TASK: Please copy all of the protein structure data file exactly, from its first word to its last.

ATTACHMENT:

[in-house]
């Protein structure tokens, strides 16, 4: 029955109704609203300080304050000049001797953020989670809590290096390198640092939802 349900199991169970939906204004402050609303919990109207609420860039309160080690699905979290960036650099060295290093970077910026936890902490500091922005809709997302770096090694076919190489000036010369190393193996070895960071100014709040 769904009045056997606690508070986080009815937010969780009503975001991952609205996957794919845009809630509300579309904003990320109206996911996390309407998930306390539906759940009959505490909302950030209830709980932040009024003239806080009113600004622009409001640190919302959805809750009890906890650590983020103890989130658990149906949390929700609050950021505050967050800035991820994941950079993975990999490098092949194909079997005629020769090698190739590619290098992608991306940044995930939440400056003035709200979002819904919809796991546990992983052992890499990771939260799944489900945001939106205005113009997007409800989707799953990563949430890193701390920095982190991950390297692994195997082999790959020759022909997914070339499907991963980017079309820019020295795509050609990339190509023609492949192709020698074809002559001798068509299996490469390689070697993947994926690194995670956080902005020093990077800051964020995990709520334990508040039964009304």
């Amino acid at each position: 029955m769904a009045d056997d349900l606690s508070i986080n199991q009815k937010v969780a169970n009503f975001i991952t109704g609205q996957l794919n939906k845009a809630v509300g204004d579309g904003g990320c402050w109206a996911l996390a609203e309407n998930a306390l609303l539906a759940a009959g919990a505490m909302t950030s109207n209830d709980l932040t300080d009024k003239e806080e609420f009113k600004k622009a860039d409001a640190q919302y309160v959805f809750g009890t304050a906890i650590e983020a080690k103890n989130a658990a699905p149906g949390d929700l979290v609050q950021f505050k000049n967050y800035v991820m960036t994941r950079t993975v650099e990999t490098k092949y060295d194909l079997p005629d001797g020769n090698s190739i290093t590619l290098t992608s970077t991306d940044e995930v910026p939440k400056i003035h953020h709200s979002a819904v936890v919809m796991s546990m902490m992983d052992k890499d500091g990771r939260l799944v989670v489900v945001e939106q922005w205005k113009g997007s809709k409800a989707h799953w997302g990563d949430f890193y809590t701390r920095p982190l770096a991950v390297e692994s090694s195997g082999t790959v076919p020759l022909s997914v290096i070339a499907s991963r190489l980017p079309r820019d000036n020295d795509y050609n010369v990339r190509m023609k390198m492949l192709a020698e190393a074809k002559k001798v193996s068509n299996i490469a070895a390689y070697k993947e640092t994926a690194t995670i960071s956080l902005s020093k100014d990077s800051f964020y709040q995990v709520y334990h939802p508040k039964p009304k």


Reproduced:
[in-house]
């Protein structure tokens, strides 16, 4: 029955109704609203300080304050000049001797953020989670809590290096390198640092939802 349900199991169970939906204004402050609303919990109207609420860039309160080690699905979290960036650099060295290093970077910026936890902490500091922005809709997302770096090694076919190489000036010369190393193996070895960071100014709040 769904009045056997606690508070986080009815937010969780009503975001991952609205996957794919845009809630509300579309904003990320109206996911996390309407998930306390539906759940009959505490909302950030209830709980932040009024003239806080009113600004622009409001640190919302959805809750009890906890650590983020103890989130658990149906949390929700609050950021505050967050800035991820994941950079993975990999490098092949194909079997005629020769090698190739590619290098992608991306940044995930939440400056003035709200979002819904919809796991546990992983052992890499990771939260799944489900945001939106205005113009997007409800989707799953990563949430890193701390920095982190991950390297692994195997082999790959020759022909997914070339499907991963980017079309820019020295795509050609990339190509023609492949192709020698074809002559001798068509299996490469390689070697993947994926690194995670956080902005020093990077800051964020995990709520334990508040039964009304």
């Amino acid at each position: 029955m769904a009045d056997d349900l606690s508070i986080n199991q009815k937010v969780a169970n009503f975001i991952t109704g609205q996957l794919n939906k845009a809630v509300g204004d579309g904003g990320c402050w109206a996911l996390a609203e309407n998930a306390l609303l539906a759940a009959g919990a505490m909302t950030s109207n209830d709980l932040t300080d009024k003239e806080e609420f009113k600004k622009a860039d409001a640190q919302y309160v959805f809750g009890t304050a906890i650590e983020a080690k103890n989130a658990a699905p149906g949390d929700l979290v609050q950021f505050k000049n967050y800035v991820m960036t994941r950079t993975v650099e990999t490098k092949y060295d194909l079997p005629d001797g020769n090698s190739i290093t590619l290098t992608s970077t991306d940044e995930v910026p939440k400056i003035h953020h709200s979002a819904v936890v919809m796991s546990m902490m992983d052992k890499d500091g990771r939260l799944v989670v489900v945001e939106q922005w205005k113009g997007s809709k409800a989707h799953w997302g990563d949430f890193y809590t701390r920095p982190l770096a991950v390297e692994s090694s195997g082999t790959v076919p020759l022909s997914v290096i070339a499907s991963r190489l980017p079309r820019d000036n020295d795509y050609n010369v990339r190509m023609k390198m492949l192709a020698e190393a074809k002559k001798v193996s068509n299996i490469a070895a390689y070697k993947e640092t994926a690194t995670i960071s956080l902005s020093k100014d990077s800051f964020y709040q995990v709520y334990h939802p508040k039964p009304k």